I am grateful to my right hon. Friend for raising that important matter, which I have raised several times myself with President Trump and others in the US Administration. We will continue to take a very robust line. It cannot be right that American consumers should continue to pay over the odds for Scotch, or that this discrimination should continue. We will fight it every step of the way.
May I associate myself with the remarks of the Prime Minister and the Leader of the Opposition on the murder of Sergeant Matt Ratana? It was a truly shocking incident. We should applaud the efforts of our police and all our emergency services, who do a wonderful job keeping the rest of us safe. Our thoughts are with Matt’s family, friends and colleagues. I also associate myself with the Leader of the Opposition’s remarks on Black History Month and the responsibility we all have to eradicate inequality.
Yesterday, the Scottish social attitudes survey revealed that just 15% of people trust the UK Government to work in Scotland’s interest. Last night, Scotland’s MPs voted overwhelmingly against the Tory power grab Bill, but the Prime Minister forced it through anyway, in the biggest attack on our Scottish Parliament in the history of devolution. If the Prime Minister cares to listen—it is not a difficult question—why does he think the people of Scotland have no trust in him or his Government?
I am afraid the right hon. Gentleman is completely wrong in what he says about the United Kingdom Internal Market Bill. Perhaps the people of Scotland deserve to hear from him a clearer account of what it does. After all, the Bill, which I believe the Leader of the Opposition supports, actually devolves power back to Scotland—it gives power back to Scotland. Not only does it enable Scotland to take back control of its spectacular fisheries but it opens up markets for Scottish agriculture around the world. I can tell the House that today is an historic day: after 23 years in which every successive Government have failed, this Government have managed to lift the ban on British beef in America. Scottish beef will be going to the United States, thanks to the efforts of the British Government. That is a fact of which the right hon. Gentleman might, with advantage, inform his electorate in Scotland.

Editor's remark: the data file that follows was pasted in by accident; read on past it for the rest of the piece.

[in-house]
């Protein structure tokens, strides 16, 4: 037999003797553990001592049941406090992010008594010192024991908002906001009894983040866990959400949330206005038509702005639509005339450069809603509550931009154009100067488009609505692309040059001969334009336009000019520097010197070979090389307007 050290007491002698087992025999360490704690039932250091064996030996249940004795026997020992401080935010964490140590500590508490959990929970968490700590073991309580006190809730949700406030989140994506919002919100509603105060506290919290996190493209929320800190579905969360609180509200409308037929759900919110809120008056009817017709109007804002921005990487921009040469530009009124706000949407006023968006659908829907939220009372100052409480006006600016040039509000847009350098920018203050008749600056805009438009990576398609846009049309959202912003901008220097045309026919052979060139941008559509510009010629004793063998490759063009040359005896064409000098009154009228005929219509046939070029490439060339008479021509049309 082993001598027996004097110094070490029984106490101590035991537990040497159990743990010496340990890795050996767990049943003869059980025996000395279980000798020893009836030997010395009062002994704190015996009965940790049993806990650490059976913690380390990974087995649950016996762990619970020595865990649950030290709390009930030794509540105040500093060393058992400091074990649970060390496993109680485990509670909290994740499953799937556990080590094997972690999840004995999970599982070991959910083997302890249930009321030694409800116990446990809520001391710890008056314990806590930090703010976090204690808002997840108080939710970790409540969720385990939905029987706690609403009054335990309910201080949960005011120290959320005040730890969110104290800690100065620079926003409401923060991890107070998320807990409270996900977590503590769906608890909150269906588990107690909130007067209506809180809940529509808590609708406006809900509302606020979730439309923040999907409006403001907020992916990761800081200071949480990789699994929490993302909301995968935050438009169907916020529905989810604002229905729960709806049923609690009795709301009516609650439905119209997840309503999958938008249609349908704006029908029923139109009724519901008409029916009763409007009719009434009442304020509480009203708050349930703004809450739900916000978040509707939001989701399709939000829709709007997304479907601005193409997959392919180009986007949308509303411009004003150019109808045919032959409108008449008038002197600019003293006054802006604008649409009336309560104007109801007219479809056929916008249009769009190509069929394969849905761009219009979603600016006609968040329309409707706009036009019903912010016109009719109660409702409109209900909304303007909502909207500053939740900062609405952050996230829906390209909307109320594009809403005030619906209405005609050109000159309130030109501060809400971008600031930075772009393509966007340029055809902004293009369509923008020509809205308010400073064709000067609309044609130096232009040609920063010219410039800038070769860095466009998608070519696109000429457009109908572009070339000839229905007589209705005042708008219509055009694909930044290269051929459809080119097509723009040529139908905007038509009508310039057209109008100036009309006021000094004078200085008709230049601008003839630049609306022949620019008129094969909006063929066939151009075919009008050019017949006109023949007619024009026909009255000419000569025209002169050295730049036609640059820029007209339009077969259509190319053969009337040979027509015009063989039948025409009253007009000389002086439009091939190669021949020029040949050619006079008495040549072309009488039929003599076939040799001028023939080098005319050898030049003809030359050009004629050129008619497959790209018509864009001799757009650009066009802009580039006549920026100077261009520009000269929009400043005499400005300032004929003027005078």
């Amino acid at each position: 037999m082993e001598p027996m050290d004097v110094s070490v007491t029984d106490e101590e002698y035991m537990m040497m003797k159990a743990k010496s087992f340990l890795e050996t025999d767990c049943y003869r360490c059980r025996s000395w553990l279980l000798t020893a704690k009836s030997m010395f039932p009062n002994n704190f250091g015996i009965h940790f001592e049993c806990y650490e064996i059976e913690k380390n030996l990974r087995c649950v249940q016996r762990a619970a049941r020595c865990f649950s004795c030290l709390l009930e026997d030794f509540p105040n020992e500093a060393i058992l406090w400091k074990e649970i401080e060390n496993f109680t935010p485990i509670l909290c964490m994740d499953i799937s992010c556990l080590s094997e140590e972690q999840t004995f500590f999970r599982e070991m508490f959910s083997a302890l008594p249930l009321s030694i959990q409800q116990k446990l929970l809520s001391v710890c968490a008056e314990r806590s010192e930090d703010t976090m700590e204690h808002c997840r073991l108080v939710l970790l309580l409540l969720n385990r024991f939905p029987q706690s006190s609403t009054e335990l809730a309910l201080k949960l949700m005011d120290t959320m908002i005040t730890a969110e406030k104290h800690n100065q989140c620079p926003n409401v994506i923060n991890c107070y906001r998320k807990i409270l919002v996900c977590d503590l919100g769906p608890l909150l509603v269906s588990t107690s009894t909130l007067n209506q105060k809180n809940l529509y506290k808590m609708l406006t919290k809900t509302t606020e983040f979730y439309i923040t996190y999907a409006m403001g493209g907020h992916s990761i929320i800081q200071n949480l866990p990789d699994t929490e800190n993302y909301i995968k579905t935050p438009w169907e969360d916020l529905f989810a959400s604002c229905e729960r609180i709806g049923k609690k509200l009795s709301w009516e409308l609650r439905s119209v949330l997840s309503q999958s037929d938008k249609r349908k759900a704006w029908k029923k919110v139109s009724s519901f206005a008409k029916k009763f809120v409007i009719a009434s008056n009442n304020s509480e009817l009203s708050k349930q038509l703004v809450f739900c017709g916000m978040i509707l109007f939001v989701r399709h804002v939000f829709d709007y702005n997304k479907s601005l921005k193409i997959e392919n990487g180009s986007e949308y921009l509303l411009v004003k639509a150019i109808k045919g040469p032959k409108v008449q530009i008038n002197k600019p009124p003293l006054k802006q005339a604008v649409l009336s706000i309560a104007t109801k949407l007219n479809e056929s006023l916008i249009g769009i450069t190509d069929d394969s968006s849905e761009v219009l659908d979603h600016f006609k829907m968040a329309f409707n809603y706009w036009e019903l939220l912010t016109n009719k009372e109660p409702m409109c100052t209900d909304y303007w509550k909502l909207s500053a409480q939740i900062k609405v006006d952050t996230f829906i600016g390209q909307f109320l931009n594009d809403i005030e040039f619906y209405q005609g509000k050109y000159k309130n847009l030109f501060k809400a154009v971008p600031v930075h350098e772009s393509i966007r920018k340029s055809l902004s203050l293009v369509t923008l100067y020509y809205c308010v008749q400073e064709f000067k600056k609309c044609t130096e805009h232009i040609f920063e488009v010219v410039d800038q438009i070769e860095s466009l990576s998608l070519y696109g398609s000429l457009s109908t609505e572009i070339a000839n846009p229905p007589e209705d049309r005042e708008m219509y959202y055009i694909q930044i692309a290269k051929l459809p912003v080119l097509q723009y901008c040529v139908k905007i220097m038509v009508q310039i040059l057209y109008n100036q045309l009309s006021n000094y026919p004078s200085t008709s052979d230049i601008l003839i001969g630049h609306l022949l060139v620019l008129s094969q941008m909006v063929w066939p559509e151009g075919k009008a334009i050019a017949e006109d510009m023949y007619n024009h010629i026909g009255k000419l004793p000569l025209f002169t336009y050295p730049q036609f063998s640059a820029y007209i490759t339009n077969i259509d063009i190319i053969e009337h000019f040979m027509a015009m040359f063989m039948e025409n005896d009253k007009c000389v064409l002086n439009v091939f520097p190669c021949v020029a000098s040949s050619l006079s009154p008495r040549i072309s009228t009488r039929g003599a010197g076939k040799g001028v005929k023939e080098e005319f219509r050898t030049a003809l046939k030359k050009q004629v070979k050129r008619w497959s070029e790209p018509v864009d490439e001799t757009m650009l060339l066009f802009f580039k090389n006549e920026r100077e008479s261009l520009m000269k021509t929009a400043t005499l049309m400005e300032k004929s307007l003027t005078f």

I do not know what that was, but it certainly was not an answer to the question. After that performance, it is little wonder that trust in the Government is at 15% and falling. Here we go again—yapping, bumbling, mumbling, but no answer. Since he cannot answer a straight question, I will tell the Prime Minister—[Interruption.]
Thank you, Mr Speaker. We are very used to Scottish voices being shouted down by Tories in this place. A Tory Government who casually and arrogantly break international law and break devolution have shattered any remaining trust in this broken Westminster system. Last night was a defining moment. If the attack on devolution fails to gain the consent of the devolved Parliaments in Wales, Northern Ireland and Scotland, will the Prime Minister withdraw the legislation, or will he force it through against our wishes? Is not the Prime Minister demonstrating yet again that the only way to defend our Parliament and its powers is by Scotland becoming an independent country?
I think the right hon. Gentleman demonstrates once again that his ambition is simply to foment grievance where no grievance should exist. All the Bill does, in fact, is devolve power back from Brussels to Edinburgh; it gives powers back to Edinburgh, which he should welcome. More important than the powers is the fact that the people of this country are not really interested in wrangling between parties. What the Bill does is protect jobs, protect growth and protect trade in the United Kingdom. That is the most important thing and that is why he should support it.
My hon. Friend is absolutely spot on. He talks about noise and pollution from the M25, and the Government have a vision: we want to accelerate the introduction of electric, zero-emission and quieter vehicles in order to reduce not just pollution but noise. That is what we are going to do.